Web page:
California’s First Medical Marijuana Chief Appointed

As part of a push to wrangle state control of a pot industry that has largely been subject to localized oversight, legislators last year approved the creation of the Bureau of Medical Marijuana Regulation. And now, they have a person set to run it.
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Gov. Jerry Brown announced recently the appointment of the first medical marijuana czar of California. Lori Ajax, currently the chief deputy director of the California Department of Alcoholic Beverage Control, will assume the role soon after a state Senate confirmation.

The move comes almost two decades since voters made California the first state to legalize medicinal marijuana. Primarily, the bureau’s purpose will be to create and enforce a more comprehensive set of rules and standards for the industry, which will range from marijuana cultivation licensing to guidelines that ensure environmental protection.

From Los Angeles marijuana dispensaries to collectives to delivery services to growers to product manufacturers to storefronts to patients: Everyone should familiarize themselves with this bureau and pay attention to the initiatives taking place there because they could have a profound effect on day-to-day operations.

The Sacramento Bee reports Ajax is a 50-year-old from Fair Oaks who has held a number of positions within the state ABC. She’s been in the liquor law enforcement business for longer than medical marijuana has been legal in California. A Republican, she has an undergraduate degree in criminal justice and worked in the private sector for a decade before taking on a government role as an investigator and later supervisor of 20 districts.

In her new role, her new salary will be slightly more than $150,000.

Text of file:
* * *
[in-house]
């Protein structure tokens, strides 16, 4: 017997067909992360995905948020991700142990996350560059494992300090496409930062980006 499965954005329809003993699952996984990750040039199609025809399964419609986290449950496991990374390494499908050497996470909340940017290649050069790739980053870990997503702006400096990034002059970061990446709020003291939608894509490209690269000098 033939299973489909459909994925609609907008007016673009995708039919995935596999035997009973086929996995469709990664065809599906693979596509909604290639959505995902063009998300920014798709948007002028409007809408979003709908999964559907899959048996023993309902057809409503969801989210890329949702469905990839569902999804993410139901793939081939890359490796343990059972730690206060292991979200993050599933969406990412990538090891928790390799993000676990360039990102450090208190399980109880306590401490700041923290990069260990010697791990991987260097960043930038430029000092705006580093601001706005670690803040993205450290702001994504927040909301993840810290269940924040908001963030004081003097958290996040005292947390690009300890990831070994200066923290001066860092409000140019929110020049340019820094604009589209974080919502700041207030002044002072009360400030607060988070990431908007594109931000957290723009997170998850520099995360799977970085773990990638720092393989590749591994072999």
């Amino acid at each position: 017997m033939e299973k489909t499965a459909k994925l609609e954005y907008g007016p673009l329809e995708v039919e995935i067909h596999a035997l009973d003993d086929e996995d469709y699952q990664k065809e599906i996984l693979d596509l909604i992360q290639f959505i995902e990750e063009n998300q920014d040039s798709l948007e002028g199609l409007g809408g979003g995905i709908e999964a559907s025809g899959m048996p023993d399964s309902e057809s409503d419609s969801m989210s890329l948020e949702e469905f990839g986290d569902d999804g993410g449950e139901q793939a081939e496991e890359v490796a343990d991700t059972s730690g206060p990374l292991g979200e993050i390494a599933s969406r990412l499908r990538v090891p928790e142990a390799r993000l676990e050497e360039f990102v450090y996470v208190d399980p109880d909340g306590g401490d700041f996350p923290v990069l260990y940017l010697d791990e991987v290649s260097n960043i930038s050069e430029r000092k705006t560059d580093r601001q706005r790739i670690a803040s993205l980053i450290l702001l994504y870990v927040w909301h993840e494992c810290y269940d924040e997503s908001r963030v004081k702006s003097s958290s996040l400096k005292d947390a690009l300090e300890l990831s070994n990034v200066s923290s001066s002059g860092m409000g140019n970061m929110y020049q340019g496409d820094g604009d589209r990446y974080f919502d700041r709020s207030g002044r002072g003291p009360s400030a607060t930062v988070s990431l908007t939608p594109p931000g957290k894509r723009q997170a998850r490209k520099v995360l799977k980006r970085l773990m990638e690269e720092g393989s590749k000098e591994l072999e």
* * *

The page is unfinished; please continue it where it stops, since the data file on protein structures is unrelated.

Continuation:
Legislators who passed the bills that founded this bureau said they were happy to see the initiative moving forward, and were eager to begin crafting laws that would better serve everyone within the industry. As Sen. Mike McGuire, D-Healdsburg, said, prohibition was simply failed policy. California was the first to try to break free of it, but some of those efforts were misguided. We had no model to follow in our efforts. “It’s going to take years to dig out of the mess that we’re in now,” he said.

Interestingly, lawmakers had fought vigorously to keep the newly-formed medical marijuana bureau out of the clutches of the ABC. And now, they’ll be turning it over to one of that agency’s top administrators. Still, most said they support the appointment. The head of the California Growers Association told the newspaper they want to see this bureau up and running as soon as possible. The fact that Ajax has experience in state bureaucracy as well as operations in rural areas is encouraging, he said.

One clinic operator stated the appointment was good news. It doesn’t mean the state alcohol bureau is taking over. Rather, it means someone with extensive experience is assuming the role. She added that while she expected restrictions and guidelines to be passed, “I just don’t want my medicine treated like alcohol.”

Assuming Ajax is confirmed without issue, she will be responsible for building this bureau from the ground up. To start, she’ll need a staff of about 50 to help her make it happen.

The Los Angeles CANNABIS LAW Group represents growers, dispensaries, collectives, patients and those facing marijuana charges. Call us at 714-937-2050.

Additional Resources:
California Hires Its First Marijuana Czar, Feb. 5, 2016, By Jack Morse, SFist
More Blog Entries:
NAACP Supports California Marijuana Initiative after Changes are Made, Jan. 27, 2016, California Medical Marijuana Lawyer Blog